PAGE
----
Members of the Senate and House yesterday asked their colleagues to support a joint resolution that would reaffirm "competitive principles" as the goal of federal regulation in the telecommunications industry - a proposal aimed directly at American Telephone & Telegraph Co.'s recent efforts to protect a monopoly status.

In the wake of a Federal Communications Commission decision that found AT&T's rates reasonable and its overall performance "excellent," Rep. Timonthy E. Worth (D-Colo.) and 22 other House members introduced the proposed resolution. Sen. Gary Hart (D-Colo.) offered a similar measure in the Senate.

Wirth said his "pro-competition" resolution is designed to counter what he called the "deceptively labeled" Consumer Communications Reform Act. legislation sponsored last year and again in 1977 by AT&T, the nation's largest utility.

Hart said the AT&T-supported bill is designed to protect its paramount position in the domestic telephone industry - "asking us to place our dependence on one corporation for all our future telecommunications needs."

About 200 members of Congress supported the so-called Bell bill last year but fewer than 40 members have backed it in the current session, according to Wirth. The decline of support indicates that "people are realizing this bill isn't a consumer nor a reform bill," Wirth contended.

The Colorado Democrats said their proposal would reaffirm the 1934 Communications Act by permitting telephone industry competition wherever it serves the public interest.

The FCC, meanwhile, released yesterday several statements by its members on the conclusion of a six-year investigation into AT&T's operations. A press release outlining major findings was issued Wednesday night and the complete report is due late next week.

According to commissioner Joseph R. Fogarty, the expense to the FCC, AT&T and other participants in the investigation was "well over" $10 million, with 16,437 pages of transcript and another 16,000 pages of exhibits.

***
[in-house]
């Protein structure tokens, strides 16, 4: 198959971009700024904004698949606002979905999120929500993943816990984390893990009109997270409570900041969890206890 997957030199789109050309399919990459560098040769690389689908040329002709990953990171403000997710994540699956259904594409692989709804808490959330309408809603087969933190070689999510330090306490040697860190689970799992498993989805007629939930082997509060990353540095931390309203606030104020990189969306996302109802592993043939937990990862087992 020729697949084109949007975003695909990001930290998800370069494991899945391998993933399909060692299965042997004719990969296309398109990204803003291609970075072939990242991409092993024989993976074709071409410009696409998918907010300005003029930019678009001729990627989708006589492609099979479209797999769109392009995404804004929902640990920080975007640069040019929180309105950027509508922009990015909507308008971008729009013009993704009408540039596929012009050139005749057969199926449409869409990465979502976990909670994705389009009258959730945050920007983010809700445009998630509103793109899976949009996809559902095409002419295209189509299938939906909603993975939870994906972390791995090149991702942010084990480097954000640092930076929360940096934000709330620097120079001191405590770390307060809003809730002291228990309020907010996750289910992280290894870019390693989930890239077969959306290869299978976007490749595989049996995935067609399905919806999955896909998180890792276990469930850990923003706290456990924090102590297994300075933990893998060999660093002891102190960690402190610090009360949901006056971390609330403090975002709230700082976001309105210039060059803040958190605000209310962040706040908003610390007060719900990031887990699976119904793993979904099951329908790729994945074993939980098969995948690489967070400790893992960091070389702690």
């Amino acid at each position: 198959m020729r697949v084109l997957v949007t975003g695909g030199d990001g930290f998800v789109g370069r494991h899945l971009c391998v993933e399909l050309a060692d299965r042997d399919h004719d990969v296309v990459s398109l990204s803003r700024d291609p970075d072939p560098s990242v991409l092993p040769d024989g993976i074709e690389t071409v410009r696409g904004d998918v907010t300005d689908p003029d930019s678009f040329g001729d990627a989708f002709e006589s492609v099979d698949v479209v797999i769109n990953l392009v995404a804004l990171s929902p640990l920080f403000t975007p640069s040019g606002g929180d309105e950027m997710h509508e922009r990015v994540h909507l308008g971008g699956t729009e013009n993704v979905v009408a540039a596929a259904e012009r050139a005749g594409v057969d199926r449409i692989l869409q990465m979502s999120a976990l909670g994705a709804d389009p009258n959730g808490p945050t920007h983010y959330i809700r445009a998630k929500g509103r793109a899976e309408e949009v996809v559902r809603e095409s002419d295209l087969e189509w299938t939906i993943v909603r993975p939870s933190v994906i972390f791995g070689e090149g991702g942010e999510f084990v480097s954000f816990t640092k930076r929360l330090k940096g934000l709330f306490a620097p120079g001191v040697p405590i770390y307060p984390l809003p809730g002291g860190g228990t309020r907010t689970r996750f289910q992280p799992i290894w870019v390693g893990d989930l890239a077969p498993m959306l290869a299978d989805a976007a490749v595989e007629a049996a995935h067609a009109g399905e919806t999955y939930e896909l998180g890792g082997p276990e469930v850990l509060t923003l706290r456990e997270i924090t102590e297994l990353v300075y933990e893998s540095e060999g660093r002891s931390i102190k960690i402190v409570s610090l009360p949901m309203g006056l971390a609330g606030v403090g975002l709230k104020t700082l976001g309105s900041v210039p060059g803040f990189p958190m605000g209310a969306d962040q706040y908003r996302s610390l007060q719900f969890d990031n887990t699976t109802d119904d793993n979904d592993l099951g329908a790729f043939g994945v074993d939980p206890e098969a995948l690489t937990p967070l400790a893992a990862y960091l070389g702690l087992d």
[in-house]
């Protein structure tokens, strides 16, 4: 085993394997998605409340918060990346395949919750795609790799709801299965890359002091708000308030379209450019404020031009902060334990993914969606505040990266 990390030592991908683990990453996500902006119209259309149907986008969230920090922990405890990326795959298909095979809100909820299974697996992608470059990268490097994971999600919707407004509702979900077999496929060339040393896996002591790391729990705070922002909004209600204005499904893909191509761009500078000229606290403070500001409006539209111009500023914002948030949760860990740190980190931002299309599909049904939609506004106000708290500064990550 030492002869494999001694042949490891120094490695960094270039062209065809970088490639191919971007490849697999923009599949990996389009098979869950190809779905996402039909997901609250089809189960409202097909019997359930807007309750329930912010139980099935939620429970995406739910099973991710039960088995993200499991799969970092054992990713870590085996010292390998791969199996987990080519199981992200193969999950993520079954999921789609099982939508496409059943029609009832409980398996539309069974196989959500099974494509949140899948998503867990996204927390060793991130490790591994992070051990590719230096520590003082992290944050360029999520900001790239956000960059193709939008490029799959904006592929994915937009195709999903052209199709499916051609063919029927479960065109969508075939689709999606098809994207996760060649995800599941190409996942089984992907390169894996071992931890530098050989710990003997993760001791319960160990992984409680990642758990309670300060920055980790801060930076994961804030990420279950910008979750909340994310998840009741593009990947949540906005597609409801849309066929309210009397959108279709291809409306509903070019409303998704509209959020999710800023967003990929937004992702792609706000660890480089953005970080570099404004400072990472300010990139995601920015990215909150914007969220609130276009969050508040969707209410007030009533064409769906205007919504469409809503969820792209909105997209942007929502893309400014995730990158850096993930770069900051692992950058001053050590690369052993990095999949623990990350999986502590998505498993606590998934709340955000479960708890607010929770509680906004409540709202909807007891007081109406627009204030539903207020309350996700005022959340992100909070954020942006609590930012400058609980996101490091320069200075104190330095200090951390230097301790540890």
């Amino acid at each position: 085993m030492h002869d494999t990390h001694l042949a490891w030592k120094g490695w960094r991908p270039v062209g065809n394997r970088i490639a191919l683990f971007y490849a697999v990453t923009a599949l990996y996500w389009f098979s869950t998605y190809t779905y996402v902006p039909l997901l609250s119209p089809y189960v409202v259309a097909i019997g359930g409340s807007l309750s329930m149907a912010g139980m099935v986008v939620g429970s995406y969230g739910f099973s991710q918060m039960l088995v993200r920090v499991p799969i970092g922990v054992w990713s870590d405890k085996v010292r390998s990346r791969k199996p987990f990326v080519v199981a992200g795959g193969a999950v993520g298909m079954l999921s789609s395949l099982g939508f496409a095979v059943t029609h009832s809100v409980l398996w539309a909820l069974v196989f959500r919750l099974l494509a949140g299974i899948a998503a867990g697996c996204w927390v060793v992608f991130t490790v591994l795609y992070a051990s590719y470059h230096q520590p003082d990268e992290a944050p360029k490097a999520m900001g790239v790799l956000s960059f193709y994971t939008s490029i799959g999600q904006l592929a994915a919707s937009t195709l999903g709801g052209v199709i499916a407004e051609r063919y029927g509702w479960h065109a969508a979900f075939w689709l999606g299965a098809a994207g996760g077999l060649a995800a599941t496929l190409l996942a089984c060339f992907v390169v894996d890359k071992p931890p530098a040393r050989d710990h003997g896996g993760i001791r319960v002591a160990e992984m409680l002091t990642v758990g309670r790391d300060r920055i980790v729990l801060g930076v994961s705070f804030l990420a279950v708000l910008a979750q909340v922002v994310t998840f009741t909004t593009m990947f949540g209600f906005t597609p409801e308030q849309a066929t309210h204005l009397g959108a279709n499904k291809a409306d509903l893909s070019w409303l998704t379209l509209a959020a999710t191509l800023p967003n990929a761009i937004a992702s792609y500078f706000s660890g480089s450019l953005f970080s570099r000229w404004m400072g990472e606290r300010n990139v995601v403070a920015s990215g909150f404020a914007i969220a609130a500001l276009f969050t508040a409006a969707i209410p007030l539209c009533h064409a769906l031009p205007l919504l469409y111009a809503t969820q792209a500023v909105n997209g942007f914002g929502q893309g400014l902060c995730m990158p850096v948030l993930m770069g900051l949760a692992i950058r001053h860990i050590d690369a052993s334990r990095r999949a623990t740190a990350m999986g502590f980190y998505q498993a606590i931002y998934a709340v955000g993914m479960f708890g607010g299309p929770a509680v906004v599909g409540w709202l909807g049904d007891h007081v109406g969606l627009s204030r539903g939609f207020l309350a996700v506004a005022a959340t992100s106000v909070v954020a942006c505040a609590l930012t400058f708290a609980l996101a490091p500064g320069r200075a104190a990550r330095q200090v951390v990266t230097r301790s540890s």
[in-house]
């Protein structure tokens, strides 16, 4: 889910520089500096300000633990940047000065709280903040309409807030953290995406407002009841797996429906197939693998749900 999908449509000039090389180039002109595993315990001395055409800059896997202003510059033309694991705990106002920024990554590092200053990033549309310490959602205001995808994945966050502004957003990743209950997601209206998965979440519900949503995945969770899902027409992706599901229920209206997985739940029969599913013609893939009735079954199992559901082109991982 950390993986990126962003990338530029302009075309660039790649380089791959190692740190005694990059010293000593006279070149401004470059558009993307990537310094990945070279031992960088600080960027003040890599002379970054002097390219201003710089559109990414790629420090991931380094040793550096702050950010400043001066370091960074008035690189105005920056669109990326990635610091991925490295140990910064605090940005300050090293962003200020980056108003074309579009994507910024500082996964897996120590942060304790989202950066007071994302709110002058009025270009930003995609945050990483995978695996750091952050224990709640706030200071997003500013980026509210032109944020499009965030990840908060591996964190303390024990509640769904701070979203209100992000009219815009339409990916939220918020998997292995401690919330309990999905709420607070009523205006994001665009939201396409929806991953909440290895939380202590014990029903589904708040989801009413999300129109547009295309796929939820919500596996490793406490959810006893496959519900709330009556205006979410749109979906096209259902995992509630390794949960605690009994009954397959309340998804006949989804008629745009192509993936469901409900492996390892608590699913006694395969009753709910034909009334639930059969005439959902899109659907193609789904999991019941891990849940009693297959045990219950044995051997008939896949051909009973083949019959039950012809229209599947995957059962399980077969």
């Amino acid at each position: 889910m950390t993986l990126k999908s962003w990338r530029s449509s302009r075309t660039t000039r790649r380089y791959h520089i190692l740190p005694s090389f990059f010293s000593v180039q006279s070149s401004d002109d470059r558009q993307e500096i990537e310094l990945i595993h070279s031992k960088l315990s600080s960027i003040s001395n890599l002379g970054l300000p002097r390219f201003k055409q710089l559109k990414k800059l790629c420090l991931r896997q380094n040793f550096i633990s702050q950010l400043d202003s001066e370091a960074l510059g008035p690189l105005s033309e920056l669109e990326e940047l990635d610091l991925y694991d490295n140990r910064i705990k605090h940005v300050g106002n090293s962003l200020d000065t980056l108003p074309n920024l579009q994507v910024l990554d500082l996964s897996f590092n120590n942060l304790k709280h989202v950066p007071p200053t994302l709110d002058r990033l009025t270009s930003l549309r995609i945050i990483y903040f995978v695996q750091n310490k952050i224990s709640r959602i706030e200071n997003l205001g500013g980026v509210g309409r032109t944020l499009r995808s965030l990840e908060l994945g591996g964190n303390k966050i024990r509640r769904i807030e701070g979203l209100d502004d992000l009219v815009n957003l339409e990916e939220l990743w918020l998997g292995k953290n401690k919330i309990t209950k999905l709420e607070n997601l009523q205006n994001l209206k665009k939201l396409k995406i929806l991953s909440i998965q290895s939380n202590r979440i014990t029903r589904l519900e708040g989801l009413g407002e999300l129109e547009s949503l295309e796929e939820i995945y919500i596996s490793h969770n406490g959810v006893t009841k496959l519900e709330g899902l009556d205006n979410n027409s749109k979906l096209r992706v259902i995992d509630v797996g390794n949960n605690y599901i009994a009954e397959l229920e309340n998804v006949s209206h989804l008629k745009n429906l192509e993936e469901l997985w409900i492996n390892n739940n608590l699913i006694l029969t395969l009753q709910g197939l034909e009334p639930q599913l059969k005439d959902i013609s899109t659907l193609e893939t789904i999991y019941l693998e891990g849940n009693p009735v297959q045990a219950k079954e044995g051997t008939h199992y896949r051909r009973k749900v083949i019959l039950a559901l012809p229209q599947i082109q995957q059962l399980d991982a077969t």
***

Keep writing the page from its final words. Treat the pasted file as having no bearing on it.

Despite this outlay, Fogarty said, the commission did not serve the public interest as substantially as it could because little attention was focused on the Bell System's message telecommunications service (MTS) rate structure.

Five of the seven commissioners joined Fogarty in expressing a similar concern, making it certain that the agency is about to address the lawfulness of these particular rates in the near future.

FCC chairman Richard E. Wiley blamed the lack of attention to long distance MTS rates on the agency's own trial staff. Overall rate levels of the Bell System were found to be "just and reasonable" for interstate and foreign operations but the agency emphasized that this week's decision did not address the lawfulness of the MTS rates, contained in several specific rate filings.

Wiley's statement yesterday also assailed the commission's majority decision to permit AT&T to include advertising and charitable contributions in its cost of doing business - the rate base upon which actual consumer bills are computed.

"As a result of the FCC's action . . . the general ratepayer will be compelled involuntarily to support advertising and contributions that AT&T chooses to provide - even where the sole purpose is to enhance its corporate image and standings," Wiley stated.

Last year; the Bell System spent over $100 million for advertising and nearly $20 million for contributions, in interstate and intrastate operations, expenses that will grow in future years, Wiley forecast.